The idea of making an on-rails light-gun shooting game for the home consoles isn't an odd idea. Even with TVs lacking the components that made light-gun games work on CRT units, the Nintendo Wii and the Sony PlayStation 3 (via the upcoming Move controller) are some good light-gun substitutes.
Doing the same type of shooter for a handheld console, however, is still an offbeat idea. Such a game on the PSP seems to be an exercise in frustration since moving a cursor with either the d-pad or analog nub is still much slower than the pointing nature a gun affords. The Nintendo DS gives you the advantage of quick movements via touch-screen, but the skill of aiming is replaced in favor of speed tapping.
Despite the limitation, the DS has been home to a few on-rails light-gun shooters like Touch the Dead, a game that wasn't half bad. It would stand to reason that the new game from 7 Raven Studios and Storm City Games, Monkey Madness: Island Escape, chose the DS as the platform for their shooter because of the system's ease of programming and the controller interface. Unfortunately, the control scheme kills the title's potential for being a simple but fun shooter.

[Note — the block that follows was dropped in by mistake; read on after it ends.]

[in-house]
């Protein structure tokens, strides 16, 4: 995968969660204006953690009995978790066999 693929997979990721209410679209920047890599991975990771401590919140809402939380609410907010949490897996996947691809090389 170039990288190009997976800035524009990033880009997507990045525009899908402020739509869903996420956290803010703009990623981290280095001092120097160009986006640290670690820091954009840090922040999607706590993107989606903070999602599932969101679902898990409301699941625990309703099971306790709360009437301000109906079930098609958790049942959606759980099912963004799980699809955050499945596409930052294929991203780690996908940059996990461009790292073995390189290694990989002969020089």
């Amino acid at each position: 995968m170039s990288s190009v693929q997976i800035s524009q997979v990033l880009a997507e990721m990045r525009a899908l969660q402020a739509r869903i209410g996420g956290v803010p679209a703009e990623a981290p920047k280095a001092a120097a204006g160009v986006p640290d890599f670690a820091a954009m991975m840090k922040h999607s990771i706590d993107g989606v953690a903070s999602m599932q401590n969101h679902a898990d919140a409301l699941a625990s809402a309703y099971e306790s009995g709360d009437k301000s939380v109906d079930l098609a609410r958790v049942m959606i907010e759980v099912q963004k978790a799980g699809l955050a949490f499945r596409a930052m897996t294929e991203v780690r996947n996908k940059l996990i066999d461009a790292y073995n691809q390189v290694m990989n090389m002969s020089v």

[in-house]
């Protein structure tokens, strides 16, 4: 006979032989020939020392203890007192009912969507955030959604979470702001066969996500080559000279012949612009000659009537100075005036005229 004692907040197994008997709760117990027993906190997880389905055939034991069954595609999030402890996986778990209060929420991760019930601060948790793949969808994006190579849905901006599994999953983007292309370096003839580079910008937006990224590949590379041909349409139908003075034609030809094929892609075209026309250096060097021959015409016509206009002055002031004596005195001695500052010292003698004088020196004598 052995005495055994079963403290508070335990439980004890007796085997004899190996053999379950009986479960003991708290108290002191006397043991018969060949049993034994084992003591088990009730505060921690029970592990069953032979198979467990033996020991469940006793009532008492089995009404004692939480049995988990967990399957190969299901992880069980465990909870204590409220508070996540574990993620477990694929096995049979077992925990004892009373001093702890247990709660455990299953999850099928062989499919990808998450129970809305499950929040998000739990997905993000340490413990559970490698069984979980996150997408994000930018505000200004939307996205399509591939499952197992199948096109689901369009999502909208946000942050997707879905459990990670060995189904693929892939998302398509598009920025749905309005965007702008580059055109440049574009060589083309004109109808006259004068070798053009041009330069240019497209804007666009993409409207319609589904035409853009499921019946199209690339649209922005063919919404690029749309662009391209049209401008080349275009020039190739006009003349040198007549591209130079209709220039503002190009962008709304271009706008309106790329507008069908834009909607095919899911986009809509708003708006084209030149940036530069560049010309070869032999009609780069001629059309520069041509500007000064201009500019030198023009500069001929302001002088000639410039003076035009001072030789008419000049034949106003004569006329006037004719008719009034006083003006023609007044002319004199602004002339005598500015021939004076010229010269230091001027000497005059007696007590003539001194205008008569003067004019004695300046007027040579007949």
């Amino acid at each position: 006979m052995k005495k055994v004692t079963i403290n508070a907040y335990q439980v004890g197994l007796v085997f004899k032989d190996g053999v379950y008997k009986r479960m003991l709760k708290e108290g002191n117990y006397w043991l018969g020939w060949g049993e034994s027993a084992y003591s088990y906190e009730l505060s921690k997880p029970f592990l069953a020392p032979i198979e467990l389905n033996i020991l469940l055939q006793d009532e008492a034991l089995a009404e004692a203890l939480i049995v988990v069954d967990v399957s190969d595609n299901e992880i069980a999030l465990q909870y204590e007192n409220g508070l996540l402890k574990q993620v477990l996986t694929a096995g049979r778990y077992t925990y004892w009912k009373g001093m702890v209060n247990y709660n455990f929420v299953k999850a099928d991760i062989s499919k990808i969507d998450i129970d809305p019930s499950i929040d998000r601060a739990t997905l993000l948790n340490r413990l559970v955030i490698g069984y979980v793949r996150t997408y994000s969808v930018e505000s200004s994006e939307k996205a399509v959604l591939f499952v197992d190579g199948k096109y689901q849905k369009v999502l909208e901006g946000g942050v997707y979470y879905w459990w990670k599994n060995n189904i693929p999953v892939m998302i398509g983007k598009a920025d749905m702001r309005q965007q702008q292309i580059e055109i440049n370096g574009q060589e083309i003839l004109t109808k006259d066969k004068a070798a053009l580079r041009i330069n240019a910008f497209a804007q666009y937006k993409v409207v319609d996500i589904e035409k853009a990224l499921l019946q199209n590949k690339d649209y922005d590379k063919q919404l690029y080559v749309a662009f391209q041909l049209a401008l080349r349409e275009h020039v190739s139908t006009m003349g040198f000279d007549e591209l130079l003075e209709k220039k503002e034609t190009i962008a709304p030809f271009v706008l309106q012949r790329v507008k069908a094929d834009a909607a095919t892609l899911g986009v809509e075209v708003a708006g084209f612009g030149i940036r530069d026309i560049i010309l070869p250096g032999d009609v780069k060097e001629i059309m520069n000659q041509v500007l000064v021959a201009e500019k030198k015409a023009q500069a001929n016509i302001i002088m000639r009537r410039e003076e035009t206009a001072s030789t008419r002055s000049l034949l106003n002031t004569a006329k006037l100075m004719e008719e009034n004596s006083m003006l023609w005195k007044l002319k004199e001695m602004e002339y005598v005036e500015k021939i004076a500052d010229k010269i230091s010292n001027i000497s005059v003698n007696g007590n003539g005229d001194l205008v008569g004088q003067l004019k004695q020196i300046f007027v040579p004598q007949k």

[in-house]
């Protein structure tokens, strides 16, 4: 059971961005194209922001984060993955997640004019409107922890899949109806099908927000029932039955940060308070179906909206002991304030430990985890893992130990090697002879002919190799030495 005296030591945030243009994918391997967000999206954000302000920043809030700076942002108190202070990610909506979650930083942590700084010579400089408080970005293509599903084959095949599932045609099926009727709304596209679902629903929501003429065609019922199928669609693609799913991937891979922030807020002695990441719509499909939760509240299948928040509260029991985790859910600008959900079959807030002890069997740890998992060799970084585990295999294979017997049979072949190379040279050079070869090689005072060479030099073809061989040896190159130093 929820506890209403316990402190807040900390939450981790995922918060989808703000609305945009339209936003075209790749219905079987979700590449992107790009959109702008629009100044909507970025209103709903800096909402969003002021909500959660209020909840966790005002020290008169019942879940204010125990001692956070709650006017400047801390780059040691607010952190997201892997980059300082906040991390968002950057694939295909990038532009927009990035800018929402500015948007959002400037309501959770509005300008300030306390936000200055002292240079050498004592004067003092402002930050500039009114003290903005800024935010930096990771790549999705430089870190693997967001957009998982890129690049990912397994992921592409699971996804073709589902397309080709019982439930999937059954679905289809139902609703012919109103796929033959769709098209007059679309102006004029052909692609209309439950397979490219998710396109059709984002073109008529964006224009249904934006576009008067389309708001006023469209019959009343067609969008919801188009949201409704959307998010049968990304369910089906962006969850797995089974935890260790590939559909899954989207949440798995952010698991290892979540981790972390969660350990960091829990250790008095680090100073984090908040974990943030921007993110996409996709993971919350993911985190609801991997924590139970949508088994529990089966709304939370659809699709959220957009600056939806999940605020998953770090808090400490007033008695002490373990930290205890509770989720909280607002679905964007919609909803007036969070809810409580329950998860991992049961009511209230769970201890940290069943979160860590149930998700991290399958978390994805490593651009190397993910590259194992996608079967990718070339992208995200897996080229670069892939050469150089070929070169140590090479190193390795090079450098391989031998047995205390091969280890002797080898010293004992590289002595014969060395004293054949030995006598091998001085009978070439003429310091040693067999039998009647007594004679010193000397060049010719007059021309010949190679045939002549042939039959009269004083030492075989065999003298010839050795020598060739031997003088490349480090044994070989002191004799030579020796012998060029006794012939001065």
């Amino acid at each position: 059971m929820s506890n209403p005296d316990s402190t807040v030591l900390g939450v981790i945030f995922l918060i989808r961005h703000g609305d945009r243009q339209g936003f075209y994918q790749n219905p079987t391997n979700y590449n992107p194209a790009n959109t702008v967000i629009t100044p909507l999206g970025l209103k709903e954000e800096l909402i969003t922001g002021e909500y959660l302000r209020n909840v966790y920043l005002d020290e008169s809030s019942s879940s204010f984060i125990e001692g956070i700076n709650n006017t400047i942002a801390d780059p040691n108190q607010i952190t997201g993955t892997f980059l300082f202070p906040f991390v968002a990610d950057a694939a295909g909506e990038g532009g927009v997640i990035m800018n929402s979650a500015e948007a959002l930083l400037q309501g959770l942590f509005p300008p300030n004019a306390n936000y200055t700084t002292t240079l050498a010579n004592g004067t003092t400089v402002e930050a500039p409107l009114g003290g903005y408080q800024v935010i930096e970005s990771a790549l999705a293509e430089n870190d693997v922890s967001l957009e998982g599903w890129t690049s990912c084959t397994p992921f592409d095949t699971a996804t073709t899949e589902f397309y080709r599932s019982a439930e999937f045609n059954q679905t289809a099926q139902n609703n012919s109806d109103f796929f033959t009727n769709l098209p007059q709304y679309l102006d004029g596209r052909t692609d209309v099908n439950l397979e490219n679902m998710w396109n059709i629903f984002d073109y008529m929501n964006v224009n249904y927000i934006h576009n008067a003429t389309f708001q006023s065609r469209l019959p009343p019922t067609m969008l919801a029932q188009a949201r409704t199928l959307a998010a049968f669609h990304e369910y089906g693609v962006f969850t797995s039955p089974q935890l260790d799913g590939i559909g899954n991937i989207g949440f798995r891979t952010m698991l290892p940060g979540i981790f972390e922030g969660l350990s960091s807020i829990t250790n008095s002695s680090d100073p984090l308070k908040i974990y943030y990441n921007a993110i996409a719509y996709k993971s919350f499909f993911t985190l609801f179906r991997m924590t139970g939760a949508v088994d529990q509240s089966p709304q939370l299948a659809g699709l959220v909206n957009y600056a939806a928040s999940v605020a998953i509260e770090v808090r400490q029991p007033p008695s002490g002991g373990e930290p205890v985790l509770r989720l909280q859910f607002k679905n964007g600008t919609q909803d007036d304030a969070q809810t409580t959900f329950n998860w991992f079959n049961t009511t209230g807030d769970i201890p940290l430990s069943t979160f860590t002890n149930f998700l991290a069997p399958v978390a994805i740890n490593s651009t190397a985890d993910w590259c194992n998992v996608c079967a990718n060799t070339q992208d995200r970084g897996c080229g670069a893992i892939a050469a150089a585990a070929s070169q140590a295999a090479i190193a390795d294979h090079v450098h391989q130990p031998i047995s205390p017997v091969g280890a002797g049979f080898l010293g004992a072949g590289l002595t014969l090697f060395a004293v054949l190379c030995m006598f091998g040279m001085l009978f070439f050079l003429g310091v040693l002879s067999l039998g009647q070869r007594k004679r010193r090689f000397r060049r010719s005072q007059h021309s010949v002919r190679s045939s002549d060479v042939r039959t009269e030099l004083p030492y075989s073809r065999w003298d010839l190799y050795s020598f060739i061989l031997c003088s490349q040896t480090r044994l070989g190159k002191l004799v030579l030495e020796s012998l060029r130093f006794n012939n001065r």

In Monkey Madness: Island Escape, two explorers are taking a plane ride looking for adventure when they fly near an uncharted island. Suddenly, the plane engine explodes, forcing them to crash land on that island. While both passengers are safe, they don't seem to be alone as they are soon visited by the island's hostile animal population. Playing as one of the survivors, your mission is to get rid of as many of the hostile animals as possible with your slingshot or coconut gun and fight your way to freedom.